The European Central Bank said Tuesday that it would continue to provide financial support for troubled Cypriot banks after the country's lawmakers rejected a bailout deal.
"The ECB reaffirms its commitment to provide liquidity as needed within the existing rules," the eurozone central bank said in a statement.
After Cypriot lawmakers overwhelmingly rejected a tax on bank deposits the government proposed to raise the funds needed to unlock a 10 billion euro ($13 billion) bailout package, the ECB said it was in contact with the EU and IMF, the other members of the so-called troika of international lenders.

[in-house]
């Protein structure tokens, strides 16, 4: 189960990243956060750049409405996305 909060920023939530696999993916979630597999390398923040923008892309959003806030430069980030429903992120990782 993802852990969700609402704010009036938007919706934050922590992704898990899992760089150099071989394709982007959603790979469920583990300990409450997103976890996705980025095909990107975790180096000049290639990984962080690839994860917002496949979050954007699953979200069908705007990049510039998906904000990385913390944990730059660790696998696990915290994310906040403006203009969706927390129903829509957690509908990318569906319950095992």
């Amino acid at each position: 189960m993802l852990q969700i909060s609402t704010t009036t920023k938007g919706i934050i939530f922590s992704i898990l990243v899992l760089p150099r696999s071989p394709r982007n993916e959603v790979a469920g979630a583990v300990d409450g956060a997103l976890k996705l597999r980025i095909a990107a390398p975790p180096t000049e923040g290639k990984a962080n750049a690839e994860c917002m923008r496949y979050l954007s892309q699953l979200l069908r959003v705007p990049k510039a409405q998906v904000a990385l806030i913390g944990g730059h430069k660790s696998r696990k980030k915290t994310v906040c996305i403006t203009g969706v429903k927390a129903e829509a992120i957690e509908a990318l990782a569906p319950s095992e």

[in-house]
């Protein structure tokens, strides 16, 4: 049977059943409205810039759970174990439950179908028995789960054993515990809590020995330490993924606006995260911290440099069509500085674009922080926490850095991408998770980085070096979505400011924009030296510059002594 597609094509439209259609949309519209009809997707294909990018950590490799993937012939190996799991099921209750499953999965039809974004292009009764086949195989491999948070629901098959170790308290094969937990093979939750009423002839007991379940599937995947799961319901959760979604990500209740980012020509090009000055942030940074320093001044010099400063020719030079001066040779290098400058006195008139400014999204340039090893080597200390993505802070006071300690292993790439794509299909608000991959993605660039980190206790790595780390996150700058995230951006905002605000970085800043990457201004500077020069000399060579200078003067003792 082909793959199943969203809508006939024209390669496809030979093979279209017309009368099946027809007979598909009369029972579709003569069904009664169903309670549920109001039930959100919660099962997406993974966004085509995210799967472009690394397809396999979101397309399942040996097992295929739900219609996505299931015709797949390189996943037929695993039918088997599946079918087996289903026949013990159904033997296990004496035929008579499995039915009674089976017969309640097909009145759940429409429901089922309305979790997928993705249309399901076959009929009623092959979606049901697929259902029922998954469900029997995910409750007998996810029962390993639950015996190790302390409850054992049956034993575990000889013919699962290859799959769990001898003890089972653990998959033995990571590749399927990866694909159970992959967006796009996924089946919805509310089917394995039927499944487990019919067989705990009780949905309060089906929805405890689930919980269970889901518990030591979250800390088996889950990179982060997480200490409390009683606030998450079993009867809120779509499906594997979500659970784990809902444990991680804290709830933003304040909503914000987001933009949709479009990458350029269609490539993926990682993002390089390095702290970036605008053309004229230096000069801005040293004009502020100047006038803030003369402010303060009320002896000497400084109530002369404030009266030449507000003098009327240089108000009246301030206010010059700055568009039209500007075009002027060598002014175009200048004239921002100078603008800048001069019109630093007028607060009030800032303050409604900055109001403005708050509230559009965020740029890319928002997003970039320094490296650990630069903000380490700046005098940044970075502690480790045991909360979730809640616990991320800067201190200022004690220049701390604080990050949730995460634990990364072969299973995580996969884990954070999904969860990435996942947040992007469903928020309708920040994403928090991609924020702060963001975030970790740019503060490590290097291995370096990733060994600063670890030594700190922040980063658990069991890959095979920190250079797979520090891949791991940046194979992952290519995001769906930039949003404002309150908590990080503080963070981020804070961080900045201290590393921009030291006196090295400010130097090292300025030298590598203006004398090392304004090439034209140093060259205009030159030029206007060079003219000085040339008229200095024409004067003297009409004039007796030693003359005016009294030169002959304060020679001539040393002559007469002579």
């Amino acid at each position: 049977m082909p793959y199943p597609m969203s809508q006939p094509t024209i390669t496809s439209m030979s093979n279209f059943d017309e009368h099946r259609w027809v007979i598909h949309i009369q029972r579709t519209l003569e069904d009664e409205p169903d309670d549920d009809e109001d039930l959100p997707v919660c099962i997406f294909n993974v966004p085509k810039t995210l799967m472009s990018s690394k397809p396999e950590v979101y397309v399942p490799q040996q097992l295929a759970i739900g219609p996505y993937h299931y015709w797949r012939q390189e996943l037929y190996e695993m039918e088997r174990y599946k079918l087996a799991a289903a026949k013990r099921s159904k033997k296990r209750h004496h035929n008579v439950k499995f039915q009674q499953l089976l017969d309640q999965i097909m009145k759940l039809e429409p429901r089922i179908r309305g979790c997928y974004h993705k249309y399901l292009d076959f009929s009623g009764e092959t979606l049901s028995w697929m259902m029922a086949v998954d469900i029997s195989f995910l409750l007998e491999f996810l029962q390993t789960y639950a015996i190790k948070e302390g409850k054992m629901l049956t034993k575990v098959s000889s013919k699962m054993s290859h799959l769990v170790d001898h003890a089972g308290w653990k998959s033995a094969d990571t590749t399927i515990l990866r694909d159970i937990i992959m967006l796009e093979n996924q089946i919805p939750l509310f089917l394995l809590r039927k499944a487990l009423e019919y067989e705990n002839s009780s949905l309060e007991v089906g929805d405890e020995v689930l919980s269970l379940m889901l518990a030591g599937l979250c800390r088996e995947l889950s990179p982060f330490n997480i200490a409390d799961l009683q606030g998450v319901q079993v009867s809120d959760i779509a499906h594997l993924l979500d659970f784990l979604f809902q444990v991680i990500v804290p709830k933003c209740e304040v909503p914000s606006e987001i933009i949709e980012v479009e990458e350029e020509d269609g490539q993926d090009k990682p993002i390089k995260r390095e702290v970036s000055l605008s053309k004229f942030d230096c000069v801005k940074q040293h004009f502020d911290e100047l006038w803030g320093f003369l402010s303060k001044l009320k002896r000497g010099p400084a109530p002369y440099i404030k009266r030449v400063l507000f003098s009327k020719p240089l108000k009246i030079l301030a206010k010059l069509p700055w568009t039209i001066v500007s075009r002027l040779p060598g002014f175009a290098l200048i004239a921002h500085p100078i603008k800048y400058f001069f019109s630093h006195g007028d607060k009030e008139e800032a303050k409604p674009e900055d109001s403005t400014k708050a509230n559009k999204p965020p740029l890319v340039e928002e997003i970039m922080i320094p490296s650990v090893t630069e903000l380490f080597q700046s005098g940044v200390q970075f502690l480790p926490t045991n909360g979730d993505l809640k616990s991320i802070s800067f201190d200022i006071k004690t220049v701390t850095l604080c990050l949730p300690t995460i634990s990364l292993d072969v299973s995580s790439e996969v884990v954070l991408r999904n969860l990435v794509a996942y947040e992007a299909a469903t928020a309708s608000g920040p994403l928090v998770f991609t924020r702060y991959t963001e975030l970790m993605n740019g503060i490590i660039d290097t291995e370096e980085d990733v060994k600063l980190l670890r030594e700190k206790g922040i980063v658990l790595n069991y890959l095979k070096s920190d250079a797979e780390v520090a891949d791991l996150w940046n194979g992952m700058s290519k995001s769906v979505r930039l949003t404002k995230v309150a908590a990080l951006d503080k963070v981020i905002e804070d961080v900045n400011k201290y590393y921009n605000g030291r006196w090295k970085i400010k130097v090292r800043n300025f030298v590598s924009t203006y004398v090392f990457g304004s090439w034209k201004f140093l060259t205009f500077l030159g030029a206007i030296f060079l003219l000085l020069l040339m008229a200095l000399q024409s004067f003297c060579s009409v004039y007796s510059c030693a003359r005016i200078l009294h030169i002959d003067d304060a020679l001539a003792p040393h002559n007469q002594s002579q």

Cypriot media reports said the government would now try to renegotiate the terms of the deal with the troika.
It would at the same time seek other ways of finding the 5.8 billion euros needed to unlock the bailout funds, with a bond issue, bank restructurings and trying to secure more Russian investments among the options.
European officials have strongly hinted in recent days that if Cyprus rejects the bailout conditions the ECB could pull its support for Cypriot banks, leading to a complete collapse of the country's financial system.
However, ECB officials have publicly vowed to protect the stability of the euro at all costs, and a collapse of the Cypriot financial system and likely bankruptcy of the state could spark contagion to other weak southern eurozone states such as Spain and Italy.